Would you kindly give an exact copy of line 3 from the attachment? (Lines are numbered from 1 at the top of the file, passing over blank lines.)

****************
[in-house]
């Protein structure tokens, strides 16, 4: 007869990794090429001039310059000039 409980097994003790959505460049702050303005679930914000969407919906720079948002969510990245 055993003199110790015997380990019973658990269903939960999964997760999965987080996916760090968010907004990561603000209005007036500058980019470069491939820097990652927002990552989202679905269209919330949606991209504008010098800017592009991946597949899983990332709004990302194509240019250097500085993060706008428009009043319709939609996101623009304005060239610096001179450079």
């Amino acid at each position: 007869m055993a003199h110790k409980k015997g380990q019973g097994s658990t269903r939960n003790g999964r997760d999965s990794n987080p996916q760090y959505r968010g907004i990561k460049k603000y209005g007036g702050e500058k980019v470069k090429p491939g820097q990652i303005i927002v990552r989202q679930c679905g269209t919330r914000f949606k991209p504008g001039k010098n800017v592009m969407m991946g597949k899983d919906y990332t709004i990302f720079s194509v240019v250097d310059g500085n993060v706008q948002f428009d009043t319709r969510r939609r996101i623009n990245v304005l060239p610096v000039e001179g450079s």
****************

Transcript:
């Amino acid at each position: 007869m055993a003199h110790k409980k015997g380990q019973g097994s658990t269903r939960n003790g999964r997760d999965s990794n987080p996916q760090y959505r968010g907004i990561k460049k603000y209005g007036g702050e500058k980019v470069k090429p491939g820097q990652i303005i927002v990552r989202q679930c679905g269209t919330r914000f949606k991209p504008g001039k010098n800017v592009m969407m991946g597949k899983d919906y990332t709004i990302f720079s194509v240019v250097d310059g500085n993060v706008q948002f428009d009043t319709r969510r939609r996101i623009n990245v304005l060239p610096v000039e001179g450079s």